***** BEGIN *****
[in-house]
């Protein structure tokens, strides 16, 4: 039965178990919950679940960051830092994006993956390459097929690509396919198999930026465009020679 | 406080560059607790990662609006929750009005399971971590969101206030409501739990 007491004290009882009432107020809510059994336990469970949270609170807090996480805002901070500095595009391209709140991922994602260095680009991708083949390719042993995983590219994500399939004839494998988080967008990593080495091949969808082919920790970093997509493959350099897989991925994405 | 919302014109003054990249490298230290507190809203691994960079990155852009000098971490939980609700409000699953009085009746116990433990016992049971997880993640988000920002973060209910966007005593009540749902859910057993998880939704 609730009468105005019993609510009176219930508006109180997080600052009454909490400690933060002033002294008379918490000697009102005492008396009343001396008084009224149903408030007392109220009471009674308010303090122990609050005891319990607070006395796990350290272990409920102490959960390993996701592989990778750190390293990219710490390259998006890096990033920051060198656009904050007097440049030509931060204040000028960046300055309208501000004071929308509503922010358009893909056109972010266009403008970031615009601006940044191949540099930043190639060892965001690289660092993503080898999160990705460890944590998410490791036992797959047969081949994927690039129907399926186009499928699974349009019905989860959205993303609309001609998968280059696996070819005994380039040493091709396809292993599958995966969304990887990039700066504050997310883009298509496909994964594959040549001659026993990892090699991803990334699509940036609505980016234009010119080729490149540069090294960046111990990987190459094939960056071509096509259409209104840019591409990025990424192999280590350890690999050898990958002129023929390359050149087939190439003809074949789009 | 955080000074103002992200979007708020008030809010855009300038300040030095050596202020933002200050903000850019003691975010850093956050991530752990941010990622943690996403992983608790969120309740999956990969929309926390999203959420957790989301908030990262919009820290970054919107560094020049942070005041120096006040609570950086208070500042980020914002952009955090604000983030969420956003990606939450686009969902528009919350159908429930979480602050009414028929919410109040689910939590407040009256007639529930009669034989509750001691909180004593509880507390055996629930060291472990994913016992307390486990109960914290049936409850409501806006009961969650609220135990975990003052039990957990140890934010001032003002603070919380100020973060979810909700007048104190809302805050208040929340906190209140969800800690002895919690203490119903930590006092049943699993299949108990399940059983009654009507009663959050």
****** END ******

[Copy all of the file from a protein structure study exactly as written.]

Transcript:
[in-house]
């Protein structure tokens, strides 16, 4: 039965178990919950679940960051830092994006993956390459097929690509396919198999930026465009020679 | 406080560059607790990662609006929750009005399971971590969101206030409501739990 007491004290009882009432107020809510059994336990469970949270609170807090996480805002901070500095595009391209709140991922994602260095680009991708083949390719042993995983590219994500399939004839494998988080967008990593080495091949969808082919920790970093997509493959350099897989991925994405 | 919302014109003054990249490298230290507190809203691994960079990155852009000098971490939980609700409000699953009085009746116990433990016992049971997880993640988000920002973060209910966007005593009540749902859910057993998880939704 609730009468105005019993609510009176219930508006109180997080600052009454909490400690933060002033002294008379918490000697009102005492008396009343001396008084009224149903408030007392109220009471009674308010303090122990609050005891319990607070006395796990350290272990409920102490959960390993996701592989990778750190390293990219710490390259998006890096990033920051060198656009904050007097440049030509931060204040000028960046300055309208501000004071929308509503922010358009893909056109972010266009403008970031615009601006940044191949540099930043190639060892965001690289660092993503080898999160990705460890944590998410490791036992797959047969081949994927690039129907399926186009499928699974349009019905989860959205993303609309001609998968280059696996070819005994380039040493091709396809292993599958995966969304990887990039700066504050997310883009298509496909994964594959040549001659026993990892090699991803990334699509940036609505980016234009010119080729490149540069090294960046111990990987190459094939960056071509096509259409209104840019591409990025990424192999280590350890690999050898990958002129023929390359050149087939190439003809074949789009 | 955080000074103002992200979007708020008030809010855009300038300040030095050596202020933002200050903000850019003691975010850093956050991530752990941010990622943690996403992983608790969120309740999956990969929309926390999203959420957790989301908030990262919009820290970054919107560094020049942070005041120096006040609570950086208070500042980020914002952009955090604000983030969420956003990606939450686009969902528009919350159908429930979480602050009414028929919410109040689910939590407040009256007639529930009669034989509750001691909180004593509880507390055996629930060291472990994913016992307390486990109960914290049936409850409501806006009961969650609220135990975990003052039990957990140890934010001032003002603070919380100020973060979810909700007048104190809302805050208040929340906190209140969800800690002895919690203490119903930590006092049943699993299949108990399940059983009654009507009663959050």